They say that laughter is the best medicine. And it’s true. A funny sign held by someone in the crowd will make you laugh out loud and forget your pain for at least 90 seconds. You will swear to remember all of them, not knowing that you will forget most of them in your exhaustion. But here are a few I remember.
- Run Like You Stole Something – a classic, but made me laugh nonetheless; I also used it as the caption for the picture I took of Watergate.
- Free Mimosas if You Stop Now – tempting!
- Jack Bauer never ran a marathon, but you are. – hilarious
- The End is Near – held by someone dressed as the Grim Reaper at the end of the 14th St Bridge
- There are CUTE MARINES at the Finish Line! – enough said.
- And a group of girls dressed in full 80’s neon attire held 80’s Trivia signs and a boom box. It was a reminder that this is “fun.”
6. “Almost there” is a very cruel phrase
You came out to cheer on the marathoners, and for that I thank you. But calling out “almost there” at any mile prior to 24 is just cruel. This is also a mental race that I’m running.
7. A table of orange slices is prettier than a rainbow
Coming out of Georgetown and towards the Kennedy Center, I saw the most beautiful sight. A table of orange slices. I think I cried.
8. I like half marathons
Seeing the mile markers for 12, 13 & 14 on Haines Point, I realized that I like Half Marathons. You have to work for it, and you can still walk the next day. Thankfully my brother ran with me from mile 11 to mile 16 to help me not focus on that very fact.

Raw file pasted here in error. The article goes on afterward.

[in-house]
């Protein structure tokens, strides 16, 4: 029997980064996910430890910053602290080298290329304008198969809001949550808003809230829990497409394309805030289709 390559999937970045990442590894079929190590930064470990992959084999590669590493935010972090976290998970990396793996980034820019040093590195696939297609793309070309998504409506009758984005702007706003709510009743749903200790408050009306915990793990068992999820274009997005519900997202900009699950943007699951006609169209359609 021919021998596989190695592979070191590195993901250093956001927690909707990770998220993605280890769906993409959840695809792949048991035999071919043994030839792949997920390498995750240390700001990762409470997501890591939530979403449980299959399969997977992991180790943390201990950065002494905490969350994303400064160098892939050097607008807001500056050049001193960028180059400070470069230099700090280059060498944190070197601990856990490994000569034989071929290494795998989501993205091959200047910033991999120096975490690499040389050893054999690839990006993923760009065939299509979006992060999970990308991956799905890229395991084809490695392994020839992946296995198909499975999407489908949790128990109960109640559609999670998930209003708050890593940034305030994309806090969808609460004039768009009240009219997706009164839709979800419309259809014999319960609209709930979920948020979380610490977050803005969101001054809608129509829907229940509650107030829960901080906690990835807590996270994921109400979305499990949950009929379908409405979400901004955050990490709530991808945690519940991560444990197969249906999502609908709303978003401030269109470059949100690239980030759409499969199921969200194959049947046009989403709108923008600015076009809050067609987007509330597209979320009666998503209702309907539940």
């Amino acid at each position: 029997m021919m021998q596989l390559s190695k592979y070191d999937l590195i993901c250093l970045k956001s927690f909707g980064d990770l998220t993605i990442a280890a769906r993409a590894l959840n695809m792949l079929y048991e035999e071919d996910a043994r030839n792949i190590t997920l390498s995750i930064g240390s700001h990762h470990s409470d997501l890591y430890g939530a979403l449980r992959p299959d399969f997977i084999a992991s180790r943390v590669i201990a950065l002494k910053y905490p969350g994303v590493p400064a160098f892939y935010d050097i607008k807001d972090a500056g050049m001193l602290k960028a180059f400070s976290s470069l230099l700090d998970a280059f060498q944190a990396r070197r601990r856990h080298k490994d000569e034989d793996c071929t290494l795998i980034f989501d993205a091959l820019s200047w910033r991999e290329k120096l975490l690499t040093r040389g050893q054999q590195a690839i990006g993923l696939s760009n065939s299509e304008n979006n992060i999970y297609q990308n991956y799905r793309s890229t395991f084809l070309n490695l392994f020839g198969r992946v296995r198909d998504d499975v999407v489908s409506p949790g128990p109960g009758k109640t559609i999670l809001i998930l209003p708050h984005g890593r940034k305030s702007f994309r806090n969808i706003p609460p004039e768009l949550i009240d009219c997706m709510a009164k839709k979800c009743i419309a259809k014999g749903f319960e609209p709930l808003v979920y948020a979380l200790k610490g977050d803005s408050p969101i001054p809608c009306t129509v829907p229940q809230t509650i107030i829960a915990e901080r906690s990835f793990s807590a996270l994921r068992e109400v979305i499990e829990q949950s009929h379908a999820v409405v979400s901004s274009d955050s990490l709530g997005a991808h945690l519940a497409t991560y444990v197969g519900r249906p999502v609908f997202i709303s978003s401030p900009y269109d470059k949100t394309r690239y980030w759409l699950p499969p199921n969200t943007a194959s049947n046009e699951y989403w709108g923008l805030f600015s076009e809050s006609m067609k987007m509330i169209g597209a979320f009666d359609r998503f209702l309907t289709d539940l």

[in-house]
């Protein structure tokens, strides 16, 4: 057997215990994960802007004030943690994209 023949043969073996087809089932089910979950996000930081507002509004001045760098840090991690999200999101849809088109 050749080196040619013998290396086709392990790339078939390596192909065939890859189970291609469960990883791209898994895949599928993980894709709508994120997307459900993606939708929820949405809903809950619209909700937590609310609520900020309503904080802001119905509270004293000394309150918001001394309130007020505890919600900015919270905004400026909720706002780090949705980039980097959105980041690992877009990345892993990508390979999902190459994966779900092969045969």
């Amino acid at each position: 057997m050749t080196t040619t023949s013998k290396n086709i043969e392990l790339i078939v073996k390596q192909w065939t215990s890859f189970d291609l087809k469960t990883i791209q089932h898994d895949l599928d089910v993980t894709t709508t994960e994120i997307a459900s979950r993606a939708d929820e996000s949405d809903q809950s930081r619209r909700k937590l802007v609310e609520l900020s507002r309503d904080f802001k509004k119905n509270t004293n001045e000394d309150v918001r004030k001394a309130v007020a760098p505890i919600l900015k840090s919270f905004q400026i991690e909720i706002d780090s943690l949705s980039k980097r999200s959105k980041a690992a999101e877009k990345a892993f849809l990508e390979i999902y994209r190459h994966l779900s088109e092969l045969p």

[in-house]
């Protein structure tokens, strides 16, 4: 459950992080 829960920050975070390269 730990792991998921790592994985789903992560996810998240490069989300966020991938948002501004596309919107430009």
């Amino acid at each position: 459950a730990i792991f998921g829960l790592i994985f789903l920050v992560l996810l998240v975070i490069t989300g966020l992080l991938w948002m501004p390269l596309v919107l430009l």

9. Your ability to take self portraits significantly lessens in quality while running a marathon
me attempting to get a picture of myself with the Washington Monument
my brother's view of me attempting to get a picture of myself with the monument
my brother gets a much better picture of me and the monument
10. When in doubt, rock it out
Some of my favorite new additions to my playlist were:
o Us – Regina Spektor – on Spout Run Parkway
o Me and Bobby McGee- Janis Joplin – at Georgetown Reservoir
o Meet Me Halfway – Black Eyed Peas – on National Mall
o Halo (Club Remix) - Beyonce – on National Mall
o Get Right Back (Where We Started From) – Army Navy – on 14th Street Bridge
o Best Supporting Actor – One For the Team – in Crystal City
o Seven Nation Army – The White Stripes – at the Pentagon
Shortly after Seven Nation Army helped me get my game face back on for the finish, these fun songs led me in the final stretch. I was so happy that I put such fun songs at the end. Despite my pain, I smiled the whole way to the finish line.